SHEPHERD’S DOG, or SHEEP-DOG

chambers-1878

Excerpted from Chambers’s Encyclopædia: a dictionary of universal knowledge for the people‎ – 1878

The most useful and valuable of all kinds of dog, and universally employed by shepherds throughout Europe, and in the countries colonised from Europe, and also in some parts of Asia, to assist them in the tending of their flocks. Without it, the shepherd would be utterly incapable of taking care of the great number of sheep often under his charge ; and the expense of keeping the requisite number of shepherds would far more than take away the profits of sheep-farming. That the dog was employed in the tending of sheep in very ancient times, we learn from the allusion to the dogs of of the flock in Job XXX. 1. Buffon imagined the shepherd’s dog to be the original of all the domesticated dogs; but was unable to assign any good reason for such an opinion. The shepherd’s dog exhibits nearly the same characters in all parts of Europe, although there are slight diversities in different countries, as between that of England and that of Scotland, there known as the Соlliе. It is of middling size— differences of size, however, being amongst the characteristics of different races; of rather slender form, with a pretty sharp muzzle; the ears erect, or, in some races, drooping at the tip ; the hair soft, long, shaggy, and somewhat waved; the tail slightly pendulous, more or less recurved, and very bushy ; the feet well protected by hair, so as to be adapted for rough ground. The eye is very bright and intelligent, although the ordinary demeanour of the animal is remarkably calm and quiet. No kind of dog is more intelligent, and perhaps none во docile. Its ready comprehension of the meaning of its master, its prompt obedience to his word or gesture, its evident knowledge of what is requisite to be done, and the services which it performs, can never be observed without admiration. A shepherd’s dog exhibits the utmost care to prevent sheep from straying off the road along which they are being driven, and sets itself, often of its own accord, to watch any gate or gap in the fence, or goes immediately to bring back stragglers. It is equally useful on the bleak moor or wild mountain, readily going for sheep, and bringing them from a distance. The sheep become perfectly acquainted with it, and evidently regard it as a friend, and not as an enemy, although the appearance of any other dog would alarm them at once. It knows the sheep of the flock it is required to attend, and even in a crowded market adroitly separates them from others with which they have become mingled. Its remembrance of places is obviously very accurate; and a dog which has found great difficulty in conducting sheep through crowded thoroughfares, does the same work much better on subsequent occasions. The intelligence of the shepherd’s dog has sometimes been proved in a very remarkable way by dishonest masters employing them to steal sheep; the master merely indicating by some sign the sheep which he wished to add to his own flock, and leaving the dog to do it in his absence. For stealing sheep in this way, a farmer in the south of Scotland was hanged about the end of last century. More frequent instances are on record of the shepherd’s dog conducting a flock of sheep safely home for maпу miles, unaccompanied by the shepherd. The shepherd’s dog is affectionate, and becomes strongly attached to its master, but is generally shy to strangers. It is generally treated with great gentleness by the shepherd; no severity is used in it’s training, nor could be used with advantage. It is very muscular and active, and capable, perhaps beyond any other kind of dog, of continuing its exertions during a long time.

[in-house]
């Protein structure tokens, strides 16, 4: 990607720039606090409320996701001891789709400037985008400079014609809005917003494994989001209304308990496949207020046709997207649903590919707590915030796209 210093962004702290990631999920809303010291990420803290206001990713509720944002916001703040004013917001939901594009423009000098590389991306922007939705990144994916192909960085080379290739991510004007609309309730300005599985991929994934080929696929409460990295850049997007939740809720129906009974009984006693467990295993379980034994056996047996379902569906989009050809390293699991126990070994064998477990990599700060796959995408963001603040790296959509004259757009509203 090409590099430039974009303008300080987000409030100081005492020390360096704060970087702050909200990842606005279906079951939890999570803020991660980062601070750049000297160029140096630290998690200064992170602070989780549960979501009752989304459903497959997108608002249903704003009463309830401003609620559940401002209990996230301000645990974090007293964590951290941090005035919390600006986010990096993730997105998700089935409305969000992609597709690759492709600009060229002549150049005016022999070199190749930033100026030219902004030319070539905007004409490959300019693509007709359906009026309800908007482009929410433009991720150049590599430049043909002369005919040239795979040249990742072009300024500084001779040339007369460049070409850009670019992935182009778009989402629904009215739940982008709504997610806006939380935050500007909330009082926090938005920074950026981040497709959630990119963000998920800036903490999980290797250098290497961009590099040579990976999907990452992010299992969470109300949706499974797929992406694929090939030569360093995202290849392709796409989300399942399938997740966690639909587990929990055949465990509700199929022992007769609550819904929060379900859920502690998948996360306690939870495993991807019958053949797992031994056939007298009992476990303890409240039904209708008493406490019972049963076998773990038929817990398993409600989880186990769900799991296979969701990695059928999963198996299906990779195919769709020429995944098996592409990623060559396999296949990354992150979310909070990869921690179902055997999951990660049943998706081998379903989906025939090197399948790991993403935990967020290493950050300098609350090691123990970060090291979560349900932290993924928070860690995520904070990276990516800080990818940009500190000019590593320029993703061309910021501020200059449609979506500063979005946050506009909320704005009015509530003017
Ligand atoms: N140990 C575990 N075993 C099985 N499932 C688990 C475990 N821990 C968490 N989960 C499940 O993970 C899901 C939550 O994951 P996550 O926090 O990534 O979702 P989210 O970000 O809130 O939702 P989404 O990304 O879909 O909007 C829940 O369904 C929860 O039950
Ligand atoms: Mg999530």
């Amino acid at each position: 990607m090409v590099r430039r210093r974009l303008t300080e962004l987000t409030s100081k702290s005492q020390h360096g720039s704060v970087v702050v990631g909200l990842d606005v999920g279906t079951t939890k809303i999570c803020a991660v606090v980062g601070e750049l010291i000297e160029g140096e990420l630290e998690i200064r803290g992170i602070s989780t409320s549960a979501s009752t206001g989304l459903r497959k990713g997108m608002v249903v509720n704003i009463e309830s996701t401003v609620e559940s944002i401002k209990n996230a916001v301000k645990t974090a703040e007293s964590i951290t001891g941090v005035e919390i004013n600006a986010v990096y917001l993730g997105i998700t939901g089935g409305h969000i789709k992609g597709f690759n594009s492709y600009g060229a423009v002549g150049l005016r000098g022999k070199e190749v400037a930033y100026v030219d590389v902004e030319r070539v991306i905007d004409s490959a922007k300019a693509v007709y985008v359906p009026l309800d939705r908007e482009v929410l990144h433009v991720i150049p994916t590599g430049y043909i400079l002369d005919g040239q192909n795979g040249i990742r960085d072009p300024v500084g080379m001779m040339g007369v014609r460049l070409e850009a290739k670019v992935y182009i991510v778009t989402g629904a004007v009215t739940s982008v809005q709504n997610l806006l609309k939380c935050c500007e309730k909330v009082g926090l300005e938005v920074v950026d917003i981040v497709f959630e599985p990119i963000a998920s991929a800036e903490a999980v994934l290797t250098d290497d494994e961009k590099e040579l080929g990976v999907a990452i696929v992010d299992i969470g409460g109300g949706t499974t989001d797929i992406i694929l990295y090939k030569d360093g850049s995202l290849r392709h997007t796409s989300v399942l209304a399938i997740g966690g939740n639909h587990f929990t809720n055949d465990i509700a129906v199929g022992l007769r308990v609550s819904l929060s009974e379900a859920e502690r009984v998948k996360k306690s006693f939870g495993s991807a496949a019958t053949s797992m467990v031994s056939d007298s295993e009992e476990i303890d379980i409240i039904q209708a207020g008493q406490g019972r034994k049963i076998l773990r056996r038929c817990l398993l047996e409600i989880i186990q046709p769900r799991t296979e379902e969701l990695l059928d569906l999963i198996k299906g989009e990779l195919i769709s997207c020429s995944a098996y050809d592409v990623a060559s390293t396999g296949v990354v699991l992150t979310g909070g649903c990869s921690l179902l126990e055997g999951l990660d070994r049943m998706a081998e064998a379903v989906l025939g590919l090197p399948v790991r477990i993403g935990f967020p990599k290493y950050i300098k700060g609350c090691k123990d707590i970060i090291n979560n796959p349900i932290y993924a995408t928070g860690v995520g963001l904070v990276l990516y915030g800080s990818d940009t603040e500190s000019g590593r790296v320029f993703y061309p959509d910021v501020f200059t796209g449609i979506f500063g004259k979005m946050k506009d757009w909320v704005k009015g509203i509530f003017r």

The shepherd’s dog is often crossed with other kinds of dog, and particularly with the pointer and setter. Dogs are thus obtained, which, whilst capable of all the services required by the shepherd, are equally capable of being employed in the pursuit of game, and are most successful in night- poaching.

The Drover’s Dog is very often a cross between the shepherd’s dog and the mastiff, the foxhound, the pointer, or the grayhound. It displays many of the best qualities of the shepherd’s dog, and if too frequently very different from it in its cruel treatment of sheep, the fault is originally that of the brutal master.

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One Response to SHEPHERD’S DOG, or SHEEP-DOG

  1. Pingback: The shepherd’s mastiff « Retrieverman's Weblog

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